This cannot be allowed to go on. Britain has a part to play in making life difficult for hostile Russian interventions. It should start by demanding swift regulatory action against the Russian propaganda outlets Russia Today and Sputnik, both with bases in Britain. Meddling with western democratic procedures is an outrage; it must bear a heavy cost.

To which one need only respond by wondering what RT (not Russia Today) and Sputnik have to do with any of this; and by referring to a comment by one of The London Times’s own readers

“Putin’s Provocation” This is just getting beyond ridiculous. If Putin were to eject American diplomats he would have been presented as pariah, Putin decides not to eject American diplomats and that is presented as provocation.

The fundamental problem with Obama’s scheme was that it depended on Putin and the Russians reacting as he expected them to react: imposing counter-sanctions and reciprocal expulsions of diplomats.   When they failed to react as Obama expected, his scheme unravelled; in The London Times’s words “allowing Mr. Putin to win this diplomatic bout”.

It is the sort of mistake clever people who (like Obama) are not quite as clever as they believe they are, routinely make.

In the process the obviously partisan way in which Obama is using the hacking scandal is creating more and more doubts about it.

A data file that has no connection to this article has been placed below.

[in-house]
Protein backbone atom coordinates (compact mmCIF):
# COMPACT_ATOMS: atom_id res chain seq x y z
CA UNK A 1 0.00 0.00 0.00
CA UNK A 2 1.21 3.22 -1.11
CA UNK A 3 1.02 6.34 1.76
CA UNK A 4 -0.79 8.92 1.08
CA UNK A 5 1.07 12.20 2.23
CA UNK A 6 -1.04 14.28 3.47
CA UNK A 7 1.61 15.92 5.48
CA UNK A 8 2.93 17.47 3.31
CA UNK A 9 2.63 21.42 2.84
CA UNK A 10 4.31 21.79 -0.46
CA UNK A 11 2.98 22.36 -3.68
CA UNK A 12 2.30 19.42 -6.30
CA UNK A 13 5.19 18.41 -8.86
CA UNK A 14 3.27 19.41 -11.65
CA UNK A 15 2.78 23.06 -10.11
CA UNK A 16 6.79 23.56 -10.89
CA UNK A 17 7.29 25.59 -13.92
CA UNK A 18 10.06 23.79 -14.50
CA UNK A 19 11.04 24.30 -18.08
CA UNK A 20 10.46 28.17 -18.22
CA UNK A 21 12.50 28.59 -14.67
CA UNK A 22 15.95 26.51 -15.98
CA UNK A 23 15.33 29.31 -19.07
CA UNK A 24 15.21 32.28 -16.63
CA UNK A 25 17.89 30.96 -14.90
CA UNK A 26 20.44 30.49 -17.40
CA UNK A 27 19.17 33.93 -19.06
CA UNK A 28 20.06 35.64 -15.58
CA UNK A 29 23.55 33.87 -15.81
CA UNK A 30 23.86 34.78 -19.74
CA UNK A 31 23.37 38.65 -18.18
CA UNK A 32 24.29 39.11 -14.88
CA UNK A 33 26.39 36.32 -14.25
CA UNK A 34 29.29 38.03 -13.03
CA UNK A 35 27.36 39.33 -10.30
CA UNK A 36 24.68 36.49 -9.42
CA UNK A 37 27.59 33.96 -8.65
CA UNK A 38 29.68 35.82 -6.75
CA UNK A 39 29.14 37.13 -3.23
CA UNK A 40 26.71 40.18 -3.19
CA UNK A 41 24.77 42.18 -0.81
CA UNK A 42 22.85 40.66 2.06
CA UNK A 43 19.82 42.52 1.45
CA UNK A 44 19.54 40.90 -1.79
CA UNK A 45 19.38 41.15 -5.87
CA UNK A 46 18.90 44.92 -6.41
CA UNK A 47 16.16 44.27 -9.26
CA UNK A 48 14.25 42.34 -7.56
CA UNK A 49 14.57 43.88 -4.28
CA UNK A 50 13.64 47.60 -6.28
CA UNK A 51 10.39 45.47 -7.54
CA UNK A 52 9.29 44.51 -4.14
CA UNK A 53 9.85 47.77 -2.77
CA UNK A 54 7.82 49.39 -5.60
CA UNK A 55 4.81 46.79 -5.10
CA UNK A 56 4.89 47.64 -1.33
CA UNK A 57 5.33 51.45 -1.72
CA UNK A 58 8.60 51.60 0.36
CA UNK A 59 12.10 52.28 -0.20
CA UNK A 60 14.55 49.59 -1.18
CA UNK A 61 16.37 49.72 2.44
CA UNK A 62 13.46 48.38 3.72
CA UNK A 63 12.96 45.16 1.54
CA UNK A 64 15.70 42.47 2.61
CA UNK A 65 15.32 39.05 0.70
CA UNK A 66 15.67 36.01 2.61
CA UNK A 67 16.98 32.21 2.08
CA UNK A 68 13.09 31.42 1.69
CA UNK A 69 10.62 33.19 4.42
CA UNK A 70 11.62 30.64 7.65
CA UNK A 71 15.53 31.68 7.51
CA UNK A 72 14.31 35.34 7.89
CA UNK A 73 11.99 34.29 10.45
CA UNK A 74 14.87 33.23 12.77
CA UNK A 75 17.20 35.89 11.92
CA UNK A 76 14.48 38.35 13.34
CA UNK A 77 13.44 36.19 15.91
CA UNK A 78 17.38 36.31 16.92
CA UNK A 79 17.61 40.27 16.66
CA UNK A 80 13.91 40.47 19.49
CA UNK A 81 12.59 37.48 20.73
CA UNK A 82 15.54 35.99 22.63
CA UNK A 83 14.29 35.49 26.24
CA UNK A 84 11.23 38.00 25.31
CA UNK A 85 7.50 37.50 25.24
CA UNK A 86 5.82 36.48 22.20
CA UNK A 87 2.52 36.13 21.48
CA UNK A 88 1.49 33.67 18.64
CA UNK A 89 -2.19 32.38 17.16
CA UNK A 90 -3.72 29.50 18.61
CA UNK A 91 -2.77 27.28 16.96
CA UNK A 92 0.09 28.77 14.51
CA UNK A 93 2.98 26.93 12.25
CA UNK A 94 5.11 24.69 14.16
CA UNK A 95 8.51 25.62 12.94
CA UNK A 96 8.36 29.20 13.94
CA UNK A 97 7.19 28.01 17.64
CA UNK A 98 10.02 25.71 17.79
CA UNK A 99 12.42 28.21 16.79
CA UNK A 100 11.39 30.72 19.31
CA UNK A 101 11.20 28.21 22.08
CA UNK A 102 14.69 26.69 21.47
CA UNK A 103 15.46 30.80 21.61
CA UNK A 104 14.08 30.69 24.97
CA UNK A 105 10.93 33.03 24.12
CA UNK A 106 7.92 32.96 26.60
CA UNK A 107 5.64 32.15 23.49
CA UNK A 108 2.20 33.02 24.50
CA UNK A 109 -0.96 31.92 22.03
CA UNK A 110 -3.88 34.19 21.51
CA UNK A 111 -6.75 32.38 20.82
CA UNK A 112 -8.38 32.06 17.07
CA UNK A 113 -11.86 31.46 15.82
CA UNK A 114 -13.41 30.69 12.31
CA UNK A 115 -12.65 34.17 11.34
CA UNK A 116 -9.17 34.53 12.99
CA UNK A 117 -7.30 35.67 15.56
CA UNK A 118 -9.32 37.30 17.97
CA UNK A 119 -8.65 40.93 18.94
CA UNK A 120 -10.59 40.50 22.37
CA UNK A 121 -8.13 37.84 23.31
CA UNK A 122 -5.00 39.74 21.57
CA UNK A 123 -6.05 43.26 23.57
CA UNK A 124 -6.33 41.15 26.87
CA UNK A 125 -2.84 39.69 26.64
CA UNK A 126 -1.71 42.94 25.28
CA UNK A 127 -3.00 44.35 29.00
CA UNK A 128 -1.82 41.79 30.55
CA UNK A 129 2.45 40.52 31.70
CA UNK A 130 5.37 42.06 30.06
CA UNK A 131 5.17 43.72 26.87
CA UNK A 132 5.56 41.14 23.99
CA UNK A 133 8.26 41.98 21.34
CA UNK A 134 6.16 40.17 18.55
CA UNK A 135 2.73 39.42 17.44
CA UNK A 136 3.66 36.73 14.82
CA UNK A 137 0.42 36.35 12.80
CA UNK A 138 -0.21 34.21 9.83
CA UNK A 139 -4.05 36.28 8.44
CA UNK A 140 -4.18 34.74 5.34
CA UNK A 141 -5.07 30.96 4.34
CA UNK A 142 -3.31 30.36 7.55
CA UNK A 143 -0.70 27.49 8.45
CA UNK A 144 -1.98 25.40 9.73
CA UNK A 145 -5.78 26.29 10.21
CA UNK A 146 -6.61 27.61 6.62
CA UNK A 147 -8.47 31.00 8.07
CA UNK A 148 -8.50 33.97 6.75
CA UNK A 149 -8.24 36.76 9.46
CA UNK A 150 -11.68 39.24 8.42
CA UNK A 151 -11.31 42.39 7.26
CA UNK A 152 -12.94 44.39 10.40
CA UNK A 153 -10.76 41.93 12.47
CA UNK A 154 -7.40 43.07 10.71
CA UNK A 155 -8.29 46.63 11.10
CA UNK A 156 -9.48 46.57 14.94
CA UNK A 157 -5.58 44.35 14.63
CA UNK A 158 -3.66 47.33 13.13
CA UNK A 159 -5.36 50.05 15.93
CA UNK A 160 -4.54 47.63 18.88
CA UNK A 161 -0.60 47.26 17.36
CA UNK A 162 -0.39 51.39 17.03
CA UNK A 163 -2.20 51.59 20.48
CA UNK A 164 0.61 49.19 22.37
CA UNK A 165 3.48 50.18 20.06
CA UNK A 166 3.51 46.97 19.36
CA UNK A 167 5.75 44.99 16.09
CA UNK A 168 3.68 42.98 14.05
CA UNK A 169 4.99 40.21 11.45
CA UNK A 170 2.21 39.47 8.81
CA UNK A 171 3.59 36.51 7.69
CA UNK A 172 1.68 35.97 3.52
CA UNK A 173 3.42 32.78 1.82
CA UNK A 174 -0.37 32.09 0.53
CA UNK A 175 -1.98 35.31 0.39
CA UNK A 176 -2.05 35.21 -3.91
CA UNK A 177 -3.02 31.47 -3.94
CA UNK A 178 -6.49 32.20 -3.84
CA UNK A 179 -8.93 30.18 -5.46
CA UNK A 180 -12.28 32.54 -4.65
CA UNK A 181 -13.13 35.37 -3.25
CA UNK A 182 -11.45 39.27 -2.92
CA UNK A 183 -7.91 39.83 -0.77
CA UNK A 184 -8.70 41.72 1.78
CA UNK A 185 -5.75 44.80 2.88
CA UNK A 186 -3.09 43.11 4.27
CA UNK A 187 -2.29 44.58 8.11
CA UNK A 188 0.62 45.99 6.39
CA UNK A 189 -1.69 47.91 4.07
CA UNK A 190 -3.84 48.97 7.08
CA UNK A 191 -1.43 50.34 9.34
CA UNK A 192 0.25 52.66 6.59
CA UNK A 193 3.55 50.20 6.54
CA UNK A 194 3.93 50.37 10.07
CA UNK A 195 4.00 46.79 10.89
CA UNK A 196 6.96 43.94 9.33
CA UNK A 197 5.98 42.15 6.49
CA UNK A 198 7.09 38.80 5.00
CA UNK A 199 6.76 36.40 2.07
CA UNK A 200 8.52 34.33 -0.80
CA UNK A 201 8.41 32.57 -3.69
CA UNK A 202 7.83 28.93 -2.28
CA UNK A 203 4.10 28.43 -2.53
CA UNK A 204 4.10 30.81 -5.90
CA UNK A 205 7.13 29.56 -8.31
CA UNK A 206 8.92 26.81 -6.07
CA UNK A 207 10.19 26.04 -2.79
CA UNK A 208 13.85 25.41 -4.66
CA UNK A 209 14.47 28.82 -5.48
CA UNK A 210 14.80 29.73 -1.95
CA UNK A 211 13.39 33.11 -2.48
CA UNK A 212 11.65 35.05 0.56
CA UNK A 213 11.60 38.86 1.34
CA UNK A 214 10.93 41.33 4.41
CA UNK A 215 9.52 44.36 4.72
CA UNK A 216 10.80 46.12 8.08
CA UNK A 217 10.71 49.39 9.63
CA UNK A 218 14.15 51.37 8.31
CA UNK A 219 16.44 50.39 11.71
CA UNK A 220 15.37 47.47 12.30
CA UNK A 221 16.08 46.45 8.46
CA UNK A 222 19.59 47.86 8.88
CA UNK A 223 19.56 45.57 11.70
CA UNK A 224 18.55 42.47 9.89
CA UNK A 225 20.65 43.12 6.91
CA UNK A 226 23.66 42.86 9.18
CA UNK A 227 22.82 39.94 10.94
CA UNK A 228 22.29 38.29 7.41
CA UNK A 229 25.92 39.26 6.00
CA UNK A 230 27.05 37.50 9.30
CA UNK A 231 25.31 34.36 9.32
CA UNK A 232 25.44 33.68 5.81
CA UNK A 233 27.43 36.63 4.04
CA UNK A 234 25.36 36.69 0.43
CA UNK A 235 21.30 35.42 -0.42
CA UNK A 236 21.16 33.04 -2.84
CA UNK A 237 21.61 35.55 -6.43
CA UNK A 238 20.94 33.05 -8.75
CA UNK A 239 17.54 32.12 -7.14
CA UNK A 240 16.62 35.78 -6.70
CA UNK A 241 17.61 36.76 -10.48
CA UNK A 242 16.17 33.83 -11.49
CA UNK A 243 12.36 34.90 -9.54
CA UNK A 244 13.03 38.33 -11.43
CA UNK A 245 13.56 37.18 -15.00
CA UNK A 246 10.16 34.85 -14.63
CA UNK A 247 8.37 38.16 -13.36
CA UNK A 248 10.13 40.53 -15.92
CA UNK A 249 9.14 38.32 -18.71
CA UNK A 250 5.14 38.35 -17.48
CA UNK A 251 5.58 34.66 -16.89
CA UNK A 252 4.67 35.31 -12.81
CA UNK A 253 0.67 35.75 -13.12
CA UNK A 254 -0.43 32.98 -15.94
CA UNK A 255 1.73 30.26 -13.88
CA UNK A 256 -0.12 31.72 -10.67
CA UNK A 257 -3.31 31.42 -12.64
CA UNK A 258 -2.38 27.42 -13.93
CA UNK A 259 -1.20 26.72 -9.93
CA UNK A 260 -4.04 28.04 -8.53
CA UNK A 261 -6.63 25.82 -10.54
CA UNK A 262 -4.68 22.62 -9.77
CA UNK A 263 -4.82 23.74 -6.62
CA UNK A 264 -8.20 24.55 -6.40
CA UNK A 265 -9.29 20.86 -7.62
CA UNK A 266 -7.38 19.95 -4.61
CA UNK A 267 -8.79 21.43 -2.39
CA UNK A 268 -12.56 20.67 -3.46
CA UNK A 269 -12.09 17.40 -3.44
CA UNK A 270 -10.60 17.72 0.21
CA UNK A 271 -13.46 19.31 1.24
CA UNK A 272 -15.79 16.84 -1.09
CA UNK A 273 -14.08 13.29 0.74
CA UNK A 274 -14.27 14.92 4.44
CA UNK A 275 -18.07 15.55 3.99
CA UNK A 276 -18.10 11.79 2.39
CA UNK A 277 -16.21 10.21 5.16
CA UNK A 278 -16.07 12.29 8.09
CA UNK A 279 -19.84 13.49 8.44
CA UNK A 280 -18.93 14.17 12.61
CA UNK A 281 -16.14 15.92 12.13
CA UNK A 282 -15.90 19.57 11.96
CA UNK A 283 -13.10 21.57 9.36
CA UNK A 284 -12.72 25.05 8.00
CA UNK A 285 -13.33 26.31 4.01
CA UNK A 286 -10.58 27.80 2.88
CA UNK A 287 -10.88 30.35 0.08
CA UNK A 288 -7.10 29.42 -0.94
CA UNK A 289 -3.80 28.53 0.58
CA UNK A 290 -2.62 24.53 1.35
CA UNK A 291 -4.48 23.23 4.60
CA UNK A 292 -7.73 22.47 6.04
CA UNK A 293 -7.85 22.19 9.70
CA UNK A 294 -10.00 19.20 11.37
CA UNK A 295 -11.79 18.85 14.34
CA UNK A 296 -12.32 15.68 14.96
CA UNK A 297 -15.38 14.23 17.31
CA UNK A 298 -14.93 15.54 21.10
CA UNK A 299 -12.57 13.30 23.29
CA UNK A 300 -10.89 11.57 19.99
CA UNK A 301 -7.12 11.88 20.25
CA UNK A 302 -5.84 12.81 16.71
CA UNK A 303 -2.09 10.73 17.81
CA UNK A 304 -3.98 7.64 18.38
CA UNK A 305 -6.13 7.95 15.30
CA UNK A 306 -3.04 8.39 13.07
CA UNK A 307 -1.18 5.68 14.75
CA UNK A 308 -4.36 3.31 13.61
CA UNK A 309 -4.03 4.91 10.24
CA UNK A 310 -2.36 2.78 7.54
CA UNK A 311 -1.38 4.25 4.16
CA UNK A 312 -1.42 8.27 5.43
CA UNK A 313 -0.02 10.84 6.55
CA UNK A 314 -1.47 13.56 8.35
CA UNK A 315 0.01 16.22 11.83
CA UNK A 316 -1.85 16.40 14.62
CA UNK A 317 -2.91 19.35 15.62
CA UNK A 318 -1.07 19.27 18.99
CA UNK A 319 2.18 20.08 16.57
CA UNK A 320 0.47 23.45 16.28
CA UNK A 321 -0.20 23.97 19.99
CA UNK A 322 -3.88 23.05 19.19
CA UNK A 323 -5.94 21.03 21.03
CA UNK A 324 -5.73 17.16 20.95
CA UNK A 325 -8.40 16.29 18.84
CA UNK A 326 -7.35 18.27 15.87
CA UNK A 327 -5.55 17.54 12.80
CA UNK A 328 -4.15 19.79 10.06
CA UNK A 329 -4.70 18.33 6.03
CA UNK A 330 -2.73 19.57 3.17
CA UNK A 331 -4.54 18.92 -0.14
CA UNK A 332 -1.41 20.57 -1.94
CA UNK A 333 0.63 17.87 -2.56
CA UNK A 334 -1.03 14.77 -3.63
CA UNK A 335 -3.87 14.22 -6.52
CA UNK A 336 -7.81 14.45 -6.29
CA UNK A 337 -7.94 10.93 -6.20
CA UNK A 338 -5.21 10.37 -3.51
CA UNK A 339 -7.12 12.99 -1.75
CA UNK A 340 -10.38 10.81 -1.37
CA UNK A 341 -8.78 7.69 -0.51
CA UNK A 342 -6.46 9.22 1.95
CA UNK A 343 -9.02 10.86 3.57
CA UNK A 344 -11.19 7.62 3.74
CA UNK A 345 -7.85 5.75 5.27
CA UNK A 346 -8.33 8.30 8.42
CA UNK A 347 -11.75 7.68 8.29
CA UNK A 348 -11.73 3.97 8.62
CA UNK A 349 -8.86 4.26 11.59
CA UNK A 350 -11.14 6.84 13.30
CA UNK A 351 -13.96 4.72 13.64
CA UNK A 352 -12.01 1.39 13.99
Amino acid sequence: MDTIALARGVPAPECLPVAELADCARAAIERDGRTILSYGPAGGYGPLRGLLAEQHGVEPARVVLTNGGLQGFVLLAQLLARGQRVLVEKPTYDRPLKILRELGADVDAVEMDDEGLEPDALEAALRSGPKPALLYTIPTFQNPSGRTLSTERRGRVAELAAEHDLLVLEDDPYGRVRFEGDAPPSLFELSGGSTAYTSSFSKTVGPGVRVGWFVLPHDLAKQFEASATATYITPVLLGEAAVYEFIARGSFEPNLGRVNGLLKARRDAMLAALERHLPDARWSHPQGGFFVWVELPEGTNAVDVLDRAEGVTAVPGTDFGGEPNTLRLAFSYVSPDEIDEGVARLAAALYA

A good example is this article in Rolling Stone – “Something about this Russia Story Stinks” – written by someone who clearly has no time for either Putin or Trump, but who is becoming increasingly concerned by the all too obviously manipulated nature of this story.  Reading through the article one comes across comments like this

The problem with this story is that, like the Iraq-WMD mess, it takes place in the middle of a highly politicized environment during which the motives of all the relevant actors are suspect. Nothing quite adds up.

If the American security agencies had smoking-gun evidence that the Russians had an organized campaign to derail the U.S. presidential election and deliver the White House to Trump, then expelling a few dozen diplomats after the election seems like an oddly weak and ill-timed response. Voices in both parties are saying this now…..

…….Also, like the WMD story, there’s an element of salesmanship the government is using to push the hacking narrative that should make reporters nervous. Take this line in Obama’s statement about mistreatment of American diplomats in Moscow:

“Moreover, our diplomats have experienced an unacceptable level of harassment in Moscow by Russian security services and police over the last year.”